Why We Are Obsessed With ‘Spider-Man’ Leading Lady Laura Harrier

laura harrier

If you don’t already know who Laura Harrier is, you should probably get familiar. At just 26, this model turned actress is taking Hollywood by storm as the leading lady in Spider-Man: Homecoming. Harrier’s role in the summer blockbuster has taken her around the world to steal the hearts of many adoring fans.

Originally from Evanston, Ill., Harrier made her to move to the Big Apple to attend New York University’s Gallatin School of Individualized Study. But she deferred enrollment after consistently booking some major modeling gigs, which catapulted her career. After posing in ads for brands like Steve Madden and Garnier skin care, she realized her true calling was acting. Prepare to become obsessed by this amazingly talented, intelligent, and beautiful girl next door.

Source: Yahoo News

This is Who Won at the 2017 LA Film Festival

la film festival

Well, that was fast! Like all good times, the 2017 LA Film Festival has seemingly come and (very nearly) gone faster than seems humanly plausible. Could it really be that—as of this time next week—the Festival Lounge will be no more, reduced to a simple patch of green grass at the foot of business-as-usual Culver Studios? Or that the ArcLight will be suddenly vacated of Festival fare, replaced by the deafening whooshes and booms of summer movie season?

But not quite yet—there are prizes to be given out first. Handed out June 22 at a mid-morning brunch on the Festival Lawn hosted by LA Film Festival Director Jennifer Cochis, the awards brunch celebrated jury prize honorees from the Festival’s U.S. Fiction, World Fiction, Documentary, Nightfall and LA Muse categories. Audience Awards were also presented for Fiction Feature, Documentary Feature, Short Film and Web Series.

As 2017 Spirit of Independence award recipient Miguel Arteta said, quoting his late father, “A lo hecho, pecho. No matter what happens, keep going,” adding, “people have a craving for honesty and authenticity and they come to independent films for that”—a motivating fact of life for this year’s Festival and its filmmakers. Here are this year’s winners:

The U.S. Fiction Award went to Elizabeth Rohrbaugh and Daniel Powell for Becks, which made its World Premiere at the Festival.

The U.S. Fiction Cinematography Award presented by Aputure, which awards $4,000 in lighting equipment to a winning Director of Photography, went to cinematographers Christian Sorensen Hansen and Pete Ohs for Everything Beautiful is Far Away, which made its World Premiere at the Festival. Jury Members: Duncan Birmingham, Riley Stearns and Emily Ting.

The World Fiction Award went to Diego Ros for The Night Guard (El Vigilante) which made its North American Premiere at the Festival. Jury Members included Caroline Graham, Lincoln Jones and Javier Fuentes-León.

The Documentary Award went to Amanda Kopp and Aaron Kopp for Liyana, which made its World Premiere at the Festival. Jury Members included Katherine Fairfax-Wright, Paul Federbush and Matt Holzman.

The LA Muse Documentary Award went to Mark Hayes for Skid Row Marathon, which made its World Premiere at the Festival.

The LA Muse Fiction Award went to Savannah Bloch for And Then There Was Eve, which made its World Premiere at the Festival.Jury Members included Susan Burke, Juan Iglesias and Kimrie Lewis-Davis.

The Nightfall Award went to Amanda Evans for Serpent, which made its World Premiere at the Festival. Jury Members included Jimmy Tsai, Clarke Wolfe and Andrew Curry.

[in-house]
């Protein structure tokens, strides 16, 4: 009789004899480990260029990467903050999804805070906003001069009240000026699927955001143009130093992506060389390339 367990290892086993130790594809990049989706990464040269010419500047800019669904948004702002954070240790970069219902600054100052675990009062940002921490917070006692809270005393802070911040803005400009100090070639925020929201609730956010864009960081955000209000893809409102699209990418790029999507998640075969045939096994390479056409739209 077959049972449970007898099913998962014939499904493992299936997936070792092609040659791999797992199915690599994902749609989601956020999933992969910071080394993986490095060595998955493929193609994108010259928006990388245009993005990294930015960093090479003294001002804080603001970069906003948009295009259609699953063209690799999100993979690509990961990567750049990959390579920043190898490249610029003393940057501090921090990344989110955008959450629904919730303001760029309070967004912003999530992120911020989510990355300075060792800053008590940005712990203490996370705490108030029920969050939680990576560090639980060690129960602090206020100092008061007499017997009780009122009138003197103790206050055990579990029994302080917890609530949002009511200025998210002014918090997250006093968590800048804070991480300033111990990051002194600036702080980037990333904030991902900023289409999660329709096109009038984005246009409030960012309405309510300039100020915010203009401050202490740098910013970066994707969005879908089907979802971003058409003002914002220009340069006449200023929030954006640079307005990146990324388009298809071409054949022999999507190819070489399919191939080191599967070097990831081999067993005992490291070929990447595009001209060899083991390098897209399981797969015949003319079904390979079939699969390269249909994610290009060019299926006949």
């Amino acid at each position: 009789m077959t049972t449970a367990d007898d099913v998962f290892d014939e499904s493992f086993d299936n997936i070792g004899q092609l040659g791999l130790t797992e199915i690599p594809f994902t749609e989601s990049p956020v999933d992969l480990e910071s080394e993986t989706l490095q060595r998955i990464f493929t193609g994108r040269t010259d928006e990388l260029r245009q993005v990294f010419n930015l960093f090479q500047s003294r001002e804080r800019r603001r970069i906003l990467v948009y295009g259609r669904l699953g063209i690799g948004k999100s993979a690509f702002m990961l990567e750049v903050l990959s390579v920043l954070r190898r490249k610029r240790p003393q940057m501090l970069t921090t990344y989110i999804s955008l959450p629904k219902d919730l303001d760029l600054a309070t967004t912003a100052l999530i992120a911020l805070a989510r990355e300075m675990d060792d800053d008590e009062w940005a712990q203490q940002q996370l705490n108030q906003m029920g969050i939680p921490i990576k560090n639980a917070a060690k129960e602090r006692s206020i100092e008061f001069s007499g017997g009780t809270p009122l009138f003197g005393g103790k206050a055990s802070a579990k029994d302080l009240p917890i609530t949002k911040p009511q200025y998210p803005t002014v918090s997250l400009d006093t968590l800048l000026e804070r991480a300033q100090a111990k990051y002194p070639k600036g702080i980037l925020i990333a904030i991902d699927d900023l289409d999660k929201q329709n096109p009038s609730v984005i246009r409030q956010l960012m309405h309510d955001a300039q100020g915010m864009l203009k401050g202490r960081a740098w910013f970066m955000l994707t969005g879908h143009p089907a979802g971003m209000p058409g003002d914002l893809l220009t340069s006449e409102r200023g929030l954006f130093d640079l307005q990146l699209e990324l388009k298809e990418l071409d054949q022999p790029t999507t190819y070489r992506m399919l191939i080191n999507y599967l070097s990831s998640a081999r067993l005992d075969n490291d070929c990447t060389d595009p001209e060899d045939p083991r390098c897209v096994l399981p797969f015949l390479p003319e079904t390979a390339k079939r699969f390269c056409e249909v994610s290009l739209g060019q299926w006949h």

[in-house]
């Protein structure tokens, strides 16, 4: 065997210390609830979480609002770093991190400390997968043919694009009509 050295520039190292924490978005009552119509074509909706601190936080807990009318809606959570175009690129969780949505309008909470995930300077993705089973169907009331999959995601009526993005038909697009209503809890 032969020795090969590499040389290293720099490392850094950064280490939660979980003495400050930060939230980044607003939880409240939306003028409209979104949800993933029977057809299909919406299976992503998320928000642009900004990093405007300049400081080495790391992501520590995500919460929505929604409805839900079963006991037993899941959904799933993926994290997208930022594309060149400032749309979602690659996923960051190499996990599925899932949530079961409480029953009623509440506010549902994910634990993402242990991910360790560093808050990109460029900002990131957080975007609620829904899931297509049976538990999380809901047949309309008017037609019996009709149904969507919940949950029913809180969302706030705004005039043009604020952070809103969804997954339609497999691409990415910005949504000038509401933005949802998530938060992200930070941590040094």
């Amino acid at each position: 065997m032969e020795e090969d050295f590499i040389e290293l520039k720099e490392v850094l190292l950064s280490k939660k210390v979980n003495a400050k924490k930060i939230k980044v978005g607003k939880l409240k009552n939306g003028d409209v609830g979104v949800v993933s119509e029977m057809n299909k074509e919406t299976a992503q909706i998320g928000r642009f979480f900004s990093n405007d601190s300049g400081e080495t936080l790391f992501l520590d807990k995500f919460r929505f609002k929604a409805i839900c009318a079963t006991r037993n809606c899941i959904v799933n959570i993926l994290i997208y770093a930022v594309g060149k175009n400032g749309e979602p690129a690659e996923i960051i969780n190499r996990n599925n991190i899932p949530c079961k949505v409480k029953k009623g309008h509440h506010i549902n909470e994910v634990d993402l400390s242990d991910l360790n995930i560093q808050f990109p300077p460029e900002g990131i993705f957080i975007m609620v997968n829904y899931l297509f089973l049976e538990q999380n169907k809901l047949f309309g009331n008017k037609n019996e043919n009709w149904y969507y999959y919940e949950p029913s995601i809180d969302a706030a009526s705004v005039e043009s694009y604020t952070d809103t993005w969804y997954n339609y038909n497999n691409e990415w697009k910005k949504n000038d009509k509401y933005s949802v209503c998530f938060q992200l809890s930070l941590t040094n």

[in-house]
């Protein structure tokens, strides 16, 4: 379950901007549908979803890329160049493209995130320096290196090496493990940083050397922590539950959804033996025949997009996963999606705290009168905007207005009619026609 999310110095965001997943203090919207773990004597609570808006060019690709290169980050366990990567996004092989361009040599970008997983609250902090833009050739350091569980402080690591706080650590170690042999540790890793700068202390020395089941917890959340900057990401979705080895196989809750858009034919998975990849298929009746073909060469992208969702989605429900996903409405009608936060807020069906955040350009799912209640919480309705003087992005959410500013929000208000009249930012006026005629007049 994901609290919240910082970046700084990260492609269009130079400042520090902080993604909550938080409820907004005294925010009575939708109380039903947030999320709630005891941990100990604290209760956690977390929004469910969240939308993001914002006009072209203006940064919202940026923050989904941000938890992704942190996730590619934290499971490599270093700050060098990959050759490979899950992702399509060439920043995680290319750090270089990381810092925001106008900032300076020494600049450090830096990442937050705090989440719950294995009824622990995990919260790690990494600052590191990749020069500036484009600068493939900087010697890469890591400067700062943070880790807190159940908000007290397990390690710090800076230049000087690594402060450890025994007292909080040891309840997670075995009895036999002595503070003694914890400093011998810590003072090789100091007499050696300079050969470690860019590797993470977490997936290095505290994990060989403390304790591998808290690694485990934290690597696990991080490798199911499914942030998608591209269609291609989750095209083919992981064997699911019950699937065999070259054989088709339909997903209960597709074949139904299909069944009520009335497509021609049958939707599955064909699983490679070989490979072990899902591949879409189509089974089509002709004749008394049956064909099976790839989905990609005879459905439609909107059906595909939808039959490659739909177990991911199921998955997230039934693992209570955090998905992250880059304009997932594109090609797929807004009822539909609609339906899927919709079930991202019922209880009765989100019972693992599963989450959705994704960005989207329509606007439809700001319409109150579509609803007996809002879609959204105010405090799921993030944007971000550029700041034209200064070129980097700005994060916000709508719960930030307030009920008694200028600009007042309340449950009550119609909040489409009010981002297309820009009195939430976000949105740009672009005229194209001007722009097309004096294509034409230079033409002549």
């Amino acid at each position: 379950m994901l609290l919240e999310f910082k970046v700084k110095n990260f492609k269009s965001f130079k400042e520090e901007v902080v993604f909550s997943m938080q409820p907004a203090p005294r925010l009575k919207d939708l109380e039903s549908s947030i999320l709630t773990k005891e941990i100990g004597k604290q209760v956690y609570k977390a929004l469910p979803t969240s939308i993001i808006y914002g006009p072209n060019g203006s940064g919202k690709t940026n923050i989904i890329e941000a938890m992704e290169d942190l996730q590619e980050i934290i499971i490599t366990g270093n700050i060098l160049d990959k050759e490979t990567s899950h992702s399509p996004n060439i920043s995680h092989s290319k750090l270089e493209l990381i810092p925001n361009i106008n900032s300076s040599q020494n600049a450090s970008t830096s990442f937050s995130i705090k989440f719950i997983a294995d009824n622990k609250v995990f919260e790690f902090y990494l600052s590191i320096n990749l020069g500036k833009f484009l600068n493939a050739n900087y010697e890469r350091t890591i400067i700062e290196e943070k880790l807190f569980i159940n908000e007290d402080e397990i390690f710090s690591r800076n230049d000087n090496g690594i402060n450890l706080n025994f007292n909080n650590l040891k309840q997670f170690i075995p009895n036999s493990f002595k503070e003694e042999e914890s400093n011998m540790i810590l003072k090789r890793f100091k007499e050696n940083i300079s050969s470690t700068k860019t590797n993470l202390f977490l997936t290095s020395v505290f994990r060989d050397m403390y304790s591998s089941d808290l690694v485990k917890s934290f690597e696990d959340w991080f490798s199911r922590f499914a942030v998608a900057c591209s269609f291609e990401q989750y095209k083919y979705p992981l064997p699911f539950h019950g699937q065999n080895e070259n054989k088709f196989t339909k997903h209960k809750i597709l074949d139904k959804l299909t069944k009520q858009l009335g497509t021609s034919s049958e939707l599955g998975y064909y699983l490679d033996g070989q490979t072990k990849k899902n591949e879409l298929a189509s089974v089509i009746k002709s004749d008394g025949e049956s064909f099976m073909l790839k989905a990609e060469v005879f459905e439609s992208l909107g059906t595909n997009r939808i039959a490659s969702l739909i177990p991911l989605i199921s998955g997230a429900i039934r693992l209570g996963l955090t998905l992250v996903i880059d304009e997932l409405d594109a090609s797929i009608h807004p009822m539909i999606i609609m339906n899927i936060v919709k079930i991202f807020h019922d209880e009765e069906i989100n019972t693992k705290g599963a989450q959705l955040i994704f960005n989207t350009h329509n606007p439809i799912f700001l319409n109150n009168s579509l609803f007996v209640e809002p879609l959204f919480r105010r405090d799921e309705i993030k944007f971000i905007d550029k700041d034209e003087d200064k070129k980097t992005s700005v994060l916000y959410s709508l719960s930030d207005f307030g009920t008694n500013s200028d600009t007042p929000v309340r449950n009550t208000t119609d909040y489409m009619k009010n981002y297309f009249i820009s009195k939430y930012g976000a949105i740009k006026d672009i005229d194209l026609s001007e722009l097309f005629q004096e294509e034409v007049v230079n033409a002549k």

Best Short went to A Funeral for Lightning, directed by Emily Kai Bock. The award for Short Documentary went to Black America Again, directed by Bradford Young. Jury Members included Kim Adelman, Jonni Cheatwood and Naomi Ladizinsky. Special Jury Mention for Excellence in Storytelling went to Balloonfest, directed by Nathan Truesdell.

The Audience Award for Documentary Feature Film was given to Skid Row Marathon, directed by Mark Hayes.

The Audience Award for Fiction Feature Film went to The Keeping Hours, directed by Karen Moncrieff.

The Audience Award for Short Film went to Swim, directed by Mari Walker. The Audience Award for Web Series went to High & Mighty, directed by Carlos Lopez Estrada.

Additional Special Jury prizes went to actor John Carroll Lynch (Anything), documentarian Billy McMillin (The Classic), actress Kate Nhung (The Housemaid), director Hong Sangsoo (On the Beach Alone at Night), actress Auden Thornton (Beauty Mark) and filmmaker Bruce Thierry Cheung (Don’t Come Back from the Moon).

Source: Matt Warren for Film Independent Blog

Holland, cast delight in ‘Spider-Man: Homecoming’


Holland, cast delight in ‘Spider-Man: Homecoming’

One thing is certain: Culture has not been lacking in takes on Spider-Man for the past 15 years. First there was Tobey Maguire, who under the direction of Sam Raimi for three films ushered in the modern superhero era, and then there was Andrew Garfield whose two films with Marc Webb were immediately forgettable. And now, like all obedient franchises, they’re trying to start all over again, this time with the much more age-appropriate Tom Holland in “Spider-Man: Homecoming.”

The film is overflowing with stellar talent, even in the smallest of roles and not counting the Marvel loaners in Robert Downey Jr. (who oozes charisma and charm even when phoning it in for a handful of scenes) and Jon Favreau. In the high school alone, there’s the too-cool Michelle (Zendaya), the crush Liz (Laura Harrier) and the adorable breakout best friend Ned (Jacob Batalon). Hannibal Buress and Martin Starr are there, too, to add reliable laughs. Adrian’s bad-guy crew includes Logan Marshall-Green and Michael Cernus. Even Spider-Man’s suit has an Oscar winner behind its voice (Jennifer Connelly).

Then of course there is Holland, a terrific actor since “The Impossible,” who is the perfect amount of empathetic, excitable and clueless to make Peter Parker work now and for years to come. For the most part, “Homecoming” is a joy. It’s light-hearted, smart, a little meta and the first Marvel film to really consider what it might be like for kids living in a world where superheroes are real.

My only quibble with “Spider-Man: Homecoming” is that for all of its charming and infectious realism about race, high school life and class issues, it has a bit of a woman problem. Simply: every significant and semi-significant female character looks like a model. It wouldn’t be an issue were the film not so spot-on with casting such a realistic variety of men and teenage boys, or if it were less concerned with hammering down on the “Aunt May is hot” bit that goes a little too far, but when taken together you start to wonder if maybe things would have been different if just one of the six screenwriters was a woman.